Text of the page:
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Date 03-12-2023

How Many Rings Do We Need for Our Wedding?

When it comes to weddings, a common question arises: How many rings are needed? The answer isn't straightforward; it varies based on tradition and religious practices. Over time, customs have evolved, leading to various interpretations. Moment Diamond aims to explore the distinctions in Thai, Chinese, and Western wedding customs.

Thai Wedding

n traditional Thai weddings, two wedding rings hold significance and are exchanged on the engagement day, marked by the procession seeking the bride. During this ceremony, which includes betel nuts, dowry, and rings, the bride and groom exchange rings, with a unique custom where they wear each other's rings. On the wedding day itself, emphasis is placed on the conch water pouring ceremony, where blessed water from a conch shell is used to anoint the foreheads of the bride and groom, symbolizing purification and bestowing blessings as they begin their life together.

Chinese Wedding

Chinese wedding customs indeed vary across regions and villages, with some adhering to strict ceremonies while others are more relaxed. Typically, in Chinese weddings, two rings are worn together, akin to the Thai ceremony tradition. However, instead of a specific ring exchange ceremony, a significant ritual in Chinese weddings is the tea ceremony. During this ceremony, the newlyweds pay respect to their elders by serving them tea as a gesture of gratitude and to receive blessings for their marriage. This tea ceremony holds deep cultural significance and is a customary part of many Chinese weddings, emphasizing family and respect for elders.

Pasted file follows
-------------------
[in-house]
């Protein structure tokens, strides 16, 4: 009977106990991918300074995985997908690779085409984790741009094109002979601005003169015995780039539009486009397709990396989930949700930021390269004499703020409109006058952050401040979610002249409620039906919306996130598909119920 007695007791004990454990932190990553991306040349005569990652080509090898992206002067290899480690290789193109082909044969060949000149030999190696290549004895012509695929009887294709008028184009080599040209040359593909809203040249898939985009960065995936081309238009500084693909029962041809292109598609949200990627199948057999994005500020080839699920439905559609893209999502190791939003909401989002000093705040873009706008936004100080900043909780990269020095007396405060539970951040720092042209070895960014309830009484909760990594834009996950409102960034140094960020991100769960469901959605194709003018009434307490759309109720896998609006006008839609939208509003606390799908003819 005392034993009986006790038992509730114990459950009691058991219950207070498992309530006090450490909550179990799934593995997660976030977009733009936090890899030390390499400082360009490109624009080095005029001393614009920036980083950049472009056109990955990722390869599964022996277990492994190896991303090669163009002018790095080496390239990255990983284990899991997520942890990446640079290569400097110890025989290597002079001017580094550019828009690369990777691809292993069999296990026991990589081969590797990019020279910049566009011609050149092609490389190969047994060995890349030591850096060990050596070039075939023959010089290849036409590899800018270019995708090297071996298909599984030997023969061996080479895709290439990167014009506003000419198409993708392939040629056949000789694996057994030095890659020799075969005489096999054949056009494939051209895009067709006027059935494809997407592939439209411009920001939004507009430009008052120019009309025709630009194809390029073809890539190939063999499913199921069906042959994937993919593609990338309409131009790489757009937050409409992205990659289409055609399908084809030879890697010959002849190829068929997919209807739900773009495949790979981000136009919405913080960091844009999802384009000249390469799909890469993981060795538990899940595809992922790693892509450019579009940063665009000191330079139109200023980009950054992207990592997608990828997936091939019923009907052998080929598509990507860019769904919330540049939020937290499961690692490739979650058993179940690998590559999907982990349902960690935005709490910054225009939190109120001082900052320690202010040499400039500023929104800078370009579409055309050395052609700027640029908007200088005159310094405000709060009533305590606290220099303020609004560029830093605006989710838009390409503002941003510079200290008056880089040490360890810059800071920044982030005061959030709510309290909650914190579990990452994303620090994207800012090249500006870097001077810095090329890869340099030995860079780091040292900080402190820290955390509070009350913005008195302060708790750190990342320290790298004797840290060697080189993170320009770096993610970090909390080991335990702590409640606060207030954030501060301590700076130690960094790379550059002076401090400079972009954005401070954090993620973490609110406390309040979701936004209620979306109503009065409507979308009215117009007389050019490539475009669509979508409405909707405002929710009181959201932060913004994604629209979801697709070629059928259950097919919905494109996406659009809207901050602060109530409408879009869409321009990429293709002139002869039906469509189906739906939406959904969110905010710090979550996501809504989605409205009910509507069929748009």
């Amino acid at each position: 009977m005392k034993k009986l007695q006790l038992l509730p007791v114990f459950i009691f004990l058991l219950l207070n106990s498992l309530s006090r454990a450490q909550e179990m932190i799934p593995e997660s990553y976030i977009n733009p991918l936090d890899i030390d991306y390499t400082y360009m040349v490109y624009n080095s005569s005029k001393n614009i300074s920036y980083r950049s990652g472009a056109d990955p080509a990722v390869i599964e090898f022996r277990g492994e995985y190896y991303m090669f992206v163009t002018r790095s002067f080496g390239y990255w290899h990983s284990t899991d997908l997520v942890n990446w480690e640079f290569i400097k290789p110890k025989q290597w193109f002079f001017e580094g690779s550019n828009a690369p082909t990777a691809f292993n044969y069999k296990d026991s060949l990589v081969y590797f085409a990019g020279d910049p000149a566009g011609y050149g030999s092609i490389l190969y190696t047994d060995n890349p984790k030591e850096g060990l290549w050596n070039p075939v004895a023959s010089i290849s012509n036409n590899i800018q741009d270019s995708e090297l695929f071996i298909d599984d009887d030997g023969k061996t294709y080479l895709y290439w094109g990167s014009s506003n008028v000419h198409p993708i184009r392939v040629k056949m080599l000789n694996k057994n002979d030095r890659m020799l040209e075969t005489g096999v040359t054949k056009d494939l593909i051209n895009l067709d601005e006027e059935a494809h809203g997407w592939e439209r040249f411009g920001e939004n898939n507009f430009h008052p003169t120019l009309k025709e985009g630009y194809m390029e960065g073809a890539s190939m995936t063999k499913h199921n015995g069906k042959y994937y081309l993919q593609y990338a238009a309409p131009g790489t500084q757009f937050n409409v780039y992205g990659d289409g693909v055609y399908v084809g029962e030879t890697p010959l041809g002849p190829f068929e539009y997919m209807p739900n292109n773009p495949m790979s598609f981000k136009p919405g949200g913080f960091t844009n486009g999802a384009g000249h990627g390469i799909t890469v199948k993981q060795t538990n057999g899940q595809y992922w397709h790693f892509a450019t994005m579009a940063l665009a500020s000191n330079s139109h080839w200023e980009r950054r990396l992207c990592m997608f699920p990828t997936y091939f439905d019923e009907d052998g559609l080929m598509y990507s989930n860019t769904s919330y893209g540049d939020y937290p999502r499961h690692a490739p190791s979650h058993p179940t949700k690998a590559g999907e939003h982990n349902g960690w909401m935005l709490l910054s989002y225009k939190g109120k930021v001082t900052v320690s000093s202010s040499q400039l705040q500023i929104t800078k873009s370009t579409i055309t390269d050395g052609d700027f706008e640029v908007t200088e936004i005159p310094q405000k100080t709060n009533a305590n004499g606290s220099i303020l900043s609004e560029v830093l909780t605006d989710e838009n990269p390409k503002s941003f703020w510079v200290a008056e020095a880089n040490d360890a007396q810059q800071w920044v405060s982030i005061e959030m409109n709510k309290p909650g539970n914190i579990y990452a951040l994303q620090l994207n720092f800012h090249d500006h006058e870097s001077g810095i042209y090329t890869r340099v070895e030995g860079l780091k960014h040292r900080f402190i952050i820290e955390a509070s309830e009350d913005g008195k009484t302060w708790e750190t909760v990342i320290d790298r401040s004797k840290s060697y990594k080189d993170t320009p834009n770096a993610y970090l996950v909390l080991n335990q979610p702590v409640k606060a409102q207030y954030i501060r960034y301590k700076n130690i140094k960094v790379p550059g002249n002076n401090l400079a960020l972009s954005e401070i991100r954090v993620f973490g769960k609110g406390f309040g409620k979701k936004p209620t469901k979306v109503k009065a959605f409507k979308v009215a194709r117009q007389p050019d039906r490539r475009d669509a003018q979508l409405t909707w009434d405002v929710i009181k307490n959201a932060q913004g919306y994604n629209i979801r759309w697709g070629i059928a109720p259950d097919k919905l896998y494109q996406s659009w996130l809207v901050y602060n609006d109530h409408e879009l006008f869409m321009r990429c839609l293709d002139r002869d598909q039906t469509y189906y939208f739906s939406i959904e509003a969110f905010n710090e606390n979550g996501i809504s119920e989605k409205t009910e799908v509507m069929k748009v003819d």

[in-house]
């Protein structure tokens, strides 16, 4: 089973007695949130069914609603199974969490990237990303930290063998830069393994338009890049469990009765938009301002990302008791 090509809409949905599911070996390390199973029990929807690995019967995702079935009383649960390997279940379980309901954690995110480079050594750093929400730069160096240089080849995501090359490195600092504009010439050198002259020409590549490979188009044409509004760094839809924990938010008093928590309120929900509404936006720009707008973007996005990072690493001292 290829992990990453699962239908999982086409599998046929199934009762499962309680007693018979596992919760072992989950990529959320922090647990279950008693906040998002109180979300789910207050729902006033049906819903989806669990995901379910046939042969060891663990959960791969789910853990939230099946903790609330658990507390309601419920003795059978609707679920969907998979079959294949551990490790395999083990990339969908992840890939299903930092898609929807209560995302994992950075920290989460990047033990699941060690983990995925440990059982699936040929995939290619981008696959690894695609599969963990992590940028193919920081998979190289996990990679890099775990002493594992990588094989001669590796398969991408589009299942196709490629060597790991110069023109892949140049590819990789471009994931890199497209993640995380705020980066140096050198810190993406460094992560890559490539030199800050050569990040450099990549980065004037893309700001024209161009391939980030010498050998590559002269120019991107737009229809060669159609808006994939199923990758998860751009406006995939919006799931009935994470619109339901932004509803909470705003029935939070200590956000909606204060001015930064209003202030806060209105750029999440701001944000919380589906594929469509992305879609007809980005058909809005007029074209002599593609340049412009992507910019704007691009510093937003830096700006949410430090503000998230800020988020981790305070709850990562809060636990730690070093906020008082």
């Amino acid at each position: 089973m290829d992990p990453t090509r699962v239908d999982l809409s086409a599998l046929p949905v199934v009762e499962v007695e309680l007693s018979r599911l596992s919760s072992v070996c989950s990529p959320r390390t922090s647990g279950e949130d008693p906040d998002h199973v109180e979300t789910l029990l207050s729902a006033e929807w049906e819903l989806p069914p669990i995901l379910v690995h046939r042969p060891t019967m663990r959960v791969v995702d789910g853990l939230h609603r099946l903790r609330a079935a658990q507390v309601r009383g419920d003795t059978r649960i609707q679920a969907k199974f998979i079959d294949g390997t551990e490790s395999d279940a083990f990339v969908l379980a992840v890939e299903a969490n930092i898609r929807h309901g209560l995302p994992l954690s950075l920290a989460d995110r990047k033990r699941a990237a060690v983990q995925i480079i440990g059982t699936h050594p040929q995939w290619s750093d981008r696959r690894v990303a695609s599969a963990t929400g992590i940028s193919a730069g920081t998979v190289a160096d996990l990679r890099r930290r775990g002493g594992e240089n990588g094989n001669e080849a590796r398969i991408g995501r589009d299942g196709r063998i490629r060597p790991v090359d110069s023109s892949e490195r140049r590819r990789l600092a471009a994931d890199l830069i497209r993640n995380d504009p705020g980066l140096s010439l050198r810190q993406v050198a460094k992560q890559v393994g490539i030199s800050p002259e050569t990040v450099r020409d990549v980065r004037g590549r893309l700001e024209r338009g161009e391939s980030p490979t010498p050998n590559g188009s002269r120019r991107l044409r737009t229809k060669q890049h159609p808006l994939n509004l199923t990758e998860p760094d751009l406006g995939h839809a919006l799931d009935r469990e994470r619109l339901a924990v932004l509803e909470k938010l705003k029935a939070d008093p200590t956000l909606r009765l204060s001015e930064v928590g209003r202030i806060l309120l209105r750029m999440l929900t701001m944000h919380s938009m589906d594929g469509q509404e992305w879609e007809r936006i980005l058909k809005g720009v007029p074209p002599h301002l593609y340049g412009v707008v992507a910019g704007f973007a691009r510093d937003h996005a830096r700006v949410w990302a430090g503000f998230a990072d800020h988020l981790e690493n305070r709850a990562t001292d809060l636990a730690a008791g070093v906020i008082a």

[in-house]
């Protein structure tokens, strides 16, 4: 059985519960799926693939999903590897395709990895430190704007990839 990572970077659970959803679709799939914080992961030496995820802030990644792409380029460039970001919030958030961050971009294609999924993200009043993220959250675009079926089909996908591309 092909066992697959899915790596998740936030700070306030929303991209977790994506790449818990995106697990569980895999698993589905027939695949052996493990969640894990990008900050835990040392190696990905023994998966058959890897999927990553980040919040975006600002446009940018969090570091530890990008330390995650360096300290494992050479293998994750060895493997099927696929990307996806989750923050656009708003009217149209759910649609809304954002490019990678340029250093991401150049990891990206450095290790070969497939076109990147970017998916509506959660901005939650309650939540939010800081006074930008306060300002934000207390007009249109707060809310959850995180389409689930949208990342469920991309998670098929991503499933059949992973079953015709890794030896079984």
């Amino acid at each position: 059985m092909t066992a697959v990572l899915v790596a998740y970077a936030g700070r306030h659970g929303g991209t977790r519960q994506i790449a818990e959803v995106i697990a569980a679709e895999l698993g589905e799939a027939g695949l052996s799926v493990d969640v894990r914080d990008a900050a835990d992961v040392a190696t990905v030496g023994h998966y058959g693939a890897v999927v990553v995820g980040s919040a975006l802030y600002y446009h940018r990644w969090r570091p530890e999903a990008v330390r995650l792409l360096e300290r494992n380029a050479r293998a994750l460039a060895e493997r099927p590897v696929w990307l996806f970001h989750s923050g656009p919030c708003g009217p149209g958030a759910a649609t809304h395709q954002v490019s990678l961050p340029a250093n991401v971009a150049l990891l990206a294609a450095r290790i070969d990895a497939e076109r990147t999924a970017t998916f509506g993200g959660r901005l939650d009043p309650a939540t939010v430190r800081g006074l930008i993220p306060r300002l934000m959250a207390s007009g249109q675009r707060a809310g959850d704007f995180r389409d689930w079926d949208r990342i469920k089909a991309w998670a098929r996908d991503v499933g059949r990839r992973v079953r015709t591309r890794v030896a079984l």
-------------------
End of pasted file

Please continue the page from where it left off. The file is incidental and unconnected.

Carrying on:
Western Wedding

In Western wedding customs, three rings are typically involved: one engagement ring, used when the man proposes to the woman, often as a surprise planned for his girlfriend, and two wedding rings used during the wedding ceremony. Both parties exchange these rings, often functioning as a symbol of unity or known as a "couple ring."

In contemporary Thailand, wedding customs have evolved significantly. Many couples opt for a Chinese-style ceremony while retaining elements of the traditional Khan Mak procession. It's common to blend the silver and gold gates, adding an element of fun and capturing beautiful photos as keepsakes. Additionally, some individuals of Chinese descent who follow the Christian faith choose to marry in a church setting. Even in these cases, the Chinese tea ceremony tradition persists. Therefore, when summarizing the number of rings needed for marriage, it can vary and be as many bands as agreed upon by both parties.

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